I’m not sure when I first became aware of California. Maybe I saw it on TV. Or maybe on a box of raisins.
No, I think it was the Beach Boys. I was a young boy at a seaside resort in England, and music was playing. It spoke of a far off world, a mystical place where people stood on polished wooden boards and somehow rode on the waves. I’d never seen waves like that on an English beach—or at least, not on a sunny day. Waves like that ought to mean the gale force winds and torrential rain of an English summer.
Ironically, decades later I learned that Brian Wilson was morbidly afraid of the water, and would never go near the ocean.
Clearly this “California” was a strange and marvellous place. People threw plastic discs at each other through the air, and they sort of hovered. I found one in a seaside shop and tried to interest my family in the idea, but they didn’t seem as inspired by it as I was.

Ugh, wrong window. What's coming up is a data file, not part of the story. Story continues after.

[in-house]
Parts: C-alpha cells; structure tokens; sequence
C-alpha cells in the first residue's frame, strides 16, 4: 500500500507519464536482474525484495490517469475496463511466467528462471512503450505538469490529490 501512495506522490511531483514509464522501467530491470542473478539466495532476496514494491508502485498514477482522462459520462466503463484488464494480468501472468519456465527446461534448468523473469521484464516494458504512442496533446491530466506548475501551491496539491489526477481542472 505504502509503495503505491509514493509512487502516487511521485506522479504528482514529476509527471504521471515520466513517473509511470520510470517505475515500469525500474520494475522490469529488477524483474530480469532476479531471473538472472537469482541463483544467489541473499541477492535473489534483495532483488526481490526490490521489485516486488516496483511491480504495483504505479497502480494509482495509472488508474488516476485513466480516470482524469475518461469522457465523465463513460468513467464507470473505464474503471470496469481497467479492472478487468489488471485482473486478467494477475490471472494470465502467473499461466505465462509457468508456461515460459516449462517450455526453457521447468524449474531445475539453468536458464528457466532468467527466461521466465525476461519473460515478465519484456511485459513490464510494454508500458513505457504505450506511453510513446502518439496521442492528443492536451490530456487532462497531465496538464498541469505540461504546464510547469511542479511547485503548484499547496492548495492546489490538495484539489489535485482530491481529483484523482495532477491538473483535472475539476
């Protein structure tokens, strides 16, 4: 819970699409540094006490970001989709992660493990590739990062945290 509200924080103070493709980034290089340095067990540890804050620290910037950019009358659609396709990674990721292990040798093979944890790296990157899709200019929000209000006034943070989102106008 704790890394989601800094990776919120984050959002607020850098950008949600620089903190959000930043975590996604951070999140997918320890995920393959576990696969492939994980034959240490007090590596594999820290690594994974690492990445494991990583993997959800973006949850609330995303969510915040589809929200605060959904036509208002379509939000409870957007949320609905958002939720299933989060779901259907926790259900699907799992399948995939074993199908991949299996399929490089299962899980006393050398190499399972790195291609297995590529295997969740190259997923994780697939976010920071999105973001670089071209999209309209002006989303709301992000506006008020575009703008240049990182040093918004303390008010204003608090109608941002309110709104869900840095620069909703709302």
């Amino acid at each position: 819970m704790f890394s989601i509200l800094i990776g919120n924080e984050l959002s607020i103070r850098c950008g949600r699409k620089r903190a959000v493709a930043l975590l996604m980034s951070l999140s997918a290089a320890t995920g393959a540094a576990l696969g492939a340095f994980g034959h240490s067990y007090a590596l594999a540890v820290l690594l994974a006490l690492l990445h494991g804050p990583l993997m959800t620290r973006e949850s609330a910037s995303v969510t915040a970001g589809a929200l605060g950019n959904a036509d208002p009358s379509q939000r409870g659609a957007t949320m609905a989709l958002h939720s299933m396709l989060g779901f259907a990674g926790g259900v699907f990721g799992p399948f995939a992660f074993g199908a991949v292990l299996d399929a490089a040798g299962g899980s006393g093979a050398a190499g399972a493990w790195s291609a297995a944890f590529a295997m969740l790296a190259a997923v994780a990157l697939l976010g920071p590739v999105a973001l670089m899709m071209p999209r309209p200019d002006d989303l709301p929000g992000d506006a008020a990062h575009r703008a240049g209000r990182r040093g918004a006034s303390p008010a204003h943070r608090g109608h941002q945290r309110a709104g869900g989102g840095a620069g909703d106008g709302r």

At some point in the 70s I must have seen The Streets of San Francisco. All I remember is the way the cars would drive really fast down a hill, hit a crossroads with a thump, and launch slightly into the air.
I don’t think we’ll be trying that.
My young mind gradually came to understand that California was more than one place. In fact, it was three places: San Francisco; Hollywood, where TV and movies came from; and Disneyland.
Years later I got SubLogic Flight Simulator for the Atari ST. The default start location was a runway at Oakland airport. My first and favorite route was to take off, fly across the Bay Bridge and over Alcatraz, and dive for the Golden Gate Bridge. After New York City, it was the most impressive scenery in the game.
The point of all this is that my strongest associations with San Francisco have always been unreal ones. That’s part of why I wanted to confront them with reality.